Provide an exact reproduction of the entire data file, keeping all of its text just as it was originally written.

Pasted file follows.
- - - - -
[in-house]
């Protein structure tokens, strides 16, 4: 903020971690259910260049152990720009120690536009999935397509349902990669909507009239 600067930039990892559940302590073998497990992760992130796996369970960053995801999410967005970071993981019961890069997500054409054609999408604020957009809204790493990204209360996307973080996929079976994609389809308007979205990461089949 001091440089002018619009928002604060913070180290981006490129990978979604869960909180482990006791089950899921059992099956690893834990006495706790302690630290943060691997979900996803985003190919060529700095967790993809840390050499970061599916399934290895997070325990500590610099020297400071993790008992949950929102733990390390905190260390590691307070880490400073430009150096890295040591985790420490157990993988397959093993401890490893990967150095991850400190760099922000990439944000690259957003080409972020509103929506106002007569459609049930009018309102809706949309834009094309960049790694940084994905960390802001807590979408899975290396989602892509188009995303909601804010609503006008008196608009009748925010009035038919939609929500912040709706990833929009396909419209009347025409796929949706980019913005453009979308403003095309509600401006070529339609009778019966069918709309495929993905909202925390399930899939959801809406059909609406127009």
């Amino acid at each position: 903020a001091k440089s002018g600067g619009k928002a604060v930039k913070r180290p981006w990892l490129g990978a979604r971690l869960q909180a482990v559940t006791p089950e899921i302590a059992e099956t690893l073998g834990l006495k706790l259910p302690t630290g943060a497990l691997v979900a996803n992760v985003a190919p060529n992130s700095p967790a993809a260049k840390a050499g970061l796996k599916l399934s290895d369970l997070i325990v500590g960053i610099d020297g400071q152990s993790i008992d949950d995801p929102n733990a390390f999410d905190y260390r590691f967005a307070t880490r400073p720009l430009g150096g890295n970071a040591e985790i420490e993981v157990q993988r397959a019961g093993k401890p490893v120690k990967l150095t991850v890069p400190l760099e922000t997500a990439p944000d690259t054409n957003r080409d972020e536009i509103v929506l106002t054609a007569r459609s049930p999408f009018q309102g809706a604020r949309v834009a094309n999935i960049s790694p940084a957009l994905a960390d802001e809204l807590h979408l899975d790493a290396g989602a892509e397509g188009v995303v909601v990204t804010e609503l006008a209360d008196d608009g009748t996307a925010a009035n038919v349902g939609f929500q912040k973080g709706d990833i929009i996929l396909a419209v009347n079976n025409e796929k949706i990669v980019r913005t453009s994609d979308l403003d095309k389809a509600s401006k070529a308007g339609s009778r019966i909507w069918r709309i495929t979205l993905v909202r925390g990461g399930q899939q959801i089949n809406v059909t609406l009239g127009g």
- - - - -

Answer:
[in-house]
């Protein structure tokens, strides 16, 4: 903020971690259910260049152990720009120690536009999935397509349902990669909507009239 600067930039990892559940302590073998497990992760992130796996369970960053995801999410967005970071993981019961890069997500054409054609999408604020957009809204790493990204209360996307973080996929079976994609389809308007979205990461089949 001091440089002018619009928002604060913070180290981006490129990978979604869960909180482990006791089950899921059992099956690893834990006495706790302690630290943060691997979900996803985003190919060529700095967790993809840390050499970061599916399934290895997070325990500590610099020297400071993790008992949950929102733990390390905190260390590691307070880490400073430009150096890295040591985790420490157990993988397959093993401890490893990967150095991850400190760099922000990439944000690259957003080409972020509103929506106002007569459609049930009018309102809706949309834009094309960049790694940084994905960390802001807590979408899975290396989602892509188009995303909601804010609503006008008196608009009748925010009035038919939609929500912040709706990833929009396909419209009347025409796929949706980019913005453009979308403003095309509600401006070529339609009778019966069918709309495929993905909202925390399930899939959801809406059909609406127009």
């Amino acid at each position: 903020a001091k440089s002018g600067g619009k928002a604060v930039k913070r180290p981006w990892l490129g990978a979604r971690l869960q909180a482990v559940t006791p089950e899921i302590a059992e099956t690893l073998g834990l006495k706790l259910p302690t630290g943060a497990l691997v979900a996803n992760v985003a190919p060529n992130s700095p967790a993809a260049k840390a050499g970061l796996k599916l399934s290895d369970l997070i325990v500590g960053i610099d020297g400071q152990s993790i008992d949950d995801p929102n733990a390390f999410d905190y260390r590691f967005a307070t880490r400073p720009l430009g150096g890295n970071a040591e985790i420490e993981v157990q993988r397959a019961g093993k401890p490893v120690k990967l150095t991850v890069p400190l760099e922000t997500a990439p944000d690259t054409n957003r080409d972020e536009i509103v929506l106002t054609a007569r459609s049930p999408f009018q309102g809706a604020r949309v834009a094309n999935i960049s790694p940084a957009l994905a960390d802001e809204l807590h979408l899975d790493a290396g989602a892509e397509g188009v995303v909601v990204t804010e609503l006008a209360d008196d608009g009748t996307a925010a009035n038919v349902g939609f929500q912040k973080g709706d990833i929009i996929l396909a419209v009347n079976n025409e796929k949706i990669v980019r913005t453009s994609d979308l403003d095309k389809a509600s401006k070529a308007g339609s009778r019966i909507w069918r709309i495929t979205l993905v909202r925390g990461g399930q899939q959801i089949n809406v059909t609406l009239g127009g």